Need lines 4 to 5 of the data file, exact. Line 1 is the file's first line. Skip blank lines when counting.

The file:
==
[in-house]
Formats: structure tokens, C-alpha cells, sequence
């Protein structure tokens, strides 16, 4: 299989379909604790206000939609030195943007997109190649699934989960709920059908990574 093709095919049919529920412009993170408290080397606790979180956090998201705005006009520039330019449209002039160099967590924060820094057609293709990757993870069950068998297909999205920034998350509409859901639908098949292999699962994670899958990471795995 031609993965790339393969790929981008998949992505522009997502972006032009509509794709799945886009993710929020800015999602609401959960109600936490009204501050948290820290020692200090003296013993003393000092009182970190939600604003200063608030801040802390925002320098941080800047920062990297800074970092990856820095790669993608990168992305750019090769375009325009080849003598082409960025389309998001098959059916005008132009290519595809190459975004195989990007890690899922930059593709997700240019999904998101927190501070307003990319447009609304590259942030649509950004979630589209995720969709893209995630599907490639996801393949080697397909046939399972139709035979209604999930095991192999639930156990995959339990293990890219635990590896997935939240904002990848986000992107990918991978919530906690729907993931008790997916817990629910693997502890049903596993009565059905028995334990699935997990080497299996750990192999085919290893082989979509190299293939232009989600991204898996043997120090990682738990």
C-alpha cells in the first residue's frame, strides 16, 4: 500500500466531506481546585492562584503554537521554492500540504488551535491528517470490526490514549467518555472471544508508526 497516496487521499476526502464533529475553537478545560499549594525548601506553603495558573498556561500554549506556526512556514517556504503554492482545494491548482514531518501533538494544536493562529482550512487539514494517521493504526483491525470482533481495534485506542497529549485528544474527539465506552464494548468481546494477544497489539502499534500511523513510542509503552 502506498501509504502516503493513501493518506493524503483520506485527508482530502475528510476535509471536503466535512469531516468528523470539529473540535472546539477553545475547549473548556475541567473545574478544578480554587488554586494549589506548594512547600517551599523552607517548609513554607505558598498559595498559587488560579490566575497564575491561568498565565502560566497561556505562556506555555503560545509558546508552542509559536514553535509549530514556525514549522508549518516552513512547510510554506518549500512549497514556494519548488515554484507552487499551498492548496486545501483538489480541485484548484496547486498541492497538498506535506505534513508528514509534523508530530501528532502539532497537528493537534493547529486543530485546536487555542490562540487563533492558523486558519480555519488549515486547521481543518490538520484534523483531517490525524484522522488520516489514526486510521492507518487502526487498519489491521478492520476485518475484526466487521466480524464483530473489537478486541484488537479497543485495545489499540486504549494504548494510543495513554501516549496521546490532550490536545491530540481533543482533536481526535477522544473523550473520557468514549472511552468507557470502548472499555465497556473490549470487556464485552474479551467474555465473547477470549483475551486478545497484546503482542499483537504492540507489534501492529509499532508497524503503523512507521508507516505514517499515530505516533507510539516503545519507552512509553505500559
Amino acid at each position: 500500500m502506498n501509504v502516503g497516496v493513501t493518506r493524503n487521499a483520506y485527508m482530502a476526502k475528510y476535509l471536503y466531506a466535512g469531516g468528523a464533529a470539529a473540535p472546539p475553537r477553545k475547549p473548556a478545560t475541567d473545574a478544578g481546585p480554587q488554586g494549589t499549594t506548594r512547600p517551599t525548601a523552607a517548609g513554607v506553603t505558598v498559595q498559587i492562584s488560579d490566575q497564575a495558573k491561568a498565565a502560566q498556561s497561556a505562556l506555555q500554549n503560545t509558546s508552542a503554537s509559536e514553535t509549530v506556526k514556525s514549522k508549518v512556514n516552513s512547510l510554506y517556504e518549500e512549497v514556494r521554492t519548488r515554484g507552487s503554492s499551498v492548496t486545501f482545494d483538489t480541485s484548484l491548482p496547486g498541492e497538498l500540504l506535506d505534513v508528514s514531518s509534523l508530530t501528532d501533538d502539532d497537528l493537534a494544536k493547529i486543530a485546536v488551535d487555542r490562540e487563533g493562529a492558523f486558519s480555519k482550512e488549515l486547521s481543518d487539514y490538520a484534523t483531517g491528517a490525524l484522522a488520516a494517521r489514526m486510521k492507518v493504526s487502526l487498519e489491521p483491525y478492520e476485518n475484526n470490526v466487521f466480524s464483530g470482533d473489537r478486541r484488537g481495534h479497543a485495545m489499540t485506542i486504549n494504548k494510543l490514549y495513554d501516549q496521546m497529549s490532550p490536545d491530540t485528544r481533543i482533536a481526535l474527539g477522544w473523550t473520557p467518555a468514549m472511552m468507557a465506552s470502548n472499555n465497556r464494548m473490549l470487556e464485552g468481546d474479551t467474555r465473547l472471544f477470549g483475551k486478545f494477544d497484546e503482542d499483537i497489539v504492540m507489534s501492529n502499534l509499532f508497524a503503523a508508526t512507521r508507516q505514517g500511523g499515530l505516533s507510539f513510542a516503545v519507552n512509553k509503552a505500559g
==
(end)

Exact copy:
C-alpha cells in the first residue's frame, strides 16, 4: 500500500466531506481546585492562584503554537521554492500540504488551535491528517470490526490514549467518555472471544508508526 497516496487521499476526502464533529475553537478545560499549594525548601506553603495558573498556561500554549506556526512556514517556504503554492482545494491548482514531518501533538494544536493562529482550512487539514494517521493504526483491525470482533481495534485506542497529549485528544474527539465506552464494548468481546494477544497489539502499534500511523513510542509503552 502506498501509504502516503493513501493518506493524503483520506485527508482530502475528510476535509471536503466535512469531516468528523470539529473540535472546539477553545475547549473548556475541567473545574478544578480554587488554586494549589506548594512547600517551599523552607517548609513554607505558598498559595498559587488560579490566575497564575491561568498565565502560566497561556505562556506555555503560545509558546508552542509559536514553535509549530514556525514549522508549518516552513512547510510554506518549500512549497514556494519548488515554484507552487499551498492548496486545501483538489480541485484548484496547486498541492497538498506535506505534513508528514509534523508530530501528532502539532497537528493537534493547529486543530485546536487555542490562540487563533492558523486558519480555519488549515486547521481543518490538520484534523483531517490525524484522522488520516489514526486510521492507518487502526487498519489491521478492520476485518475484526466487521466480524464483530473489537478486541484488537479497543485495545489499540486504549494504548494510543495513554501516549496521546490532550490536545491530540481533543482533536481526535477522544473523550473520557468514549472511552468507557470502548472499555465497556473490549470487556464485552474479551467474555465473547477470549483475551486478545497484546503482542499483537504492540507489534501492529509499532508497524503503523512507521508507516505514517499515530505516533507510539516503545519507552512509553505500559
Amino acid at each position: 500500500m502506498n501509504v502516503g497516496v493513501t493518506r493524503n487521499a483520506y485527508m482530502a476526502k475528510y476535509l471536503y466531506a466535512g469531516g468528523a464533529a470539529a473540535p472546539p475553537r477553545k475547549p473548556a478545560t475541567d473545574a478544578g481546585p480554587q488554586g494549589t499549594t506548594r512547600p517551599t525548601a523552607a517548609g513554607v506553603t505558598v498559595q498559587i492562584s488560579d490566575q497564575a495558573k491561568a498565565a502560566q498556561s497561556a505562556l506555555q500554549n503560545t509558546s508552542a503554537s509559536e514553535t509549530v506556526k514556525s514549522k508549518v512556514n516552513s512547510l510554506y517556504e518549500e512549497v514556494r521554492t519548488r515554484g507552487s503554492s499551498v492548496t486545501f482545494d483538489t480541485s484548484l491548482p496547486g498541492e497538498l500540504l506535506d505534513v508528514s514531518s509534523l508530530t501528532d501533538d502539532d497537528l493537534a494544536k493547529i486543530a485546536v488551535d487555542r490562540e487563533g493562529a492558523f486558519s480555519k482550512e488549515l486547521s481543518d487539514y490538520a484534523t483531517g491528517a490525524l484522522a488520516a494517521r489514526m486510521k492507518v493504526s487502526l487498519e489491521p483491525y478492520e476485518n475484526n470490526v466487521f466480524s464483530g470482533d473489537r478486541r484488537g481495534h479497543a485495545m489499540t485506542i486504549n494504548k494510543l490514549y495513554d501516549q496521546m497529549s490532550p490536545d491530540t485528544r481533543i482533536a481526535l474527539g477522544w473523550t473520557p467518555a468514549m472511552m468507557a465506552s470502548n472499555n465497556r464494548m473490549l470487556e464485552g468481546d474479551t467474555r465473547l472471544f477470549g483475551k486478545f494477544d497484546e503482542d499483537i497489539v504492540m507489534s501492529n502499534l509499532f508497524a503503523a508508526t512507521r508507516q505514517g500511523g499515530l505516533s507510539f513510542a516503545v519507552n512509553k509503552a505500559g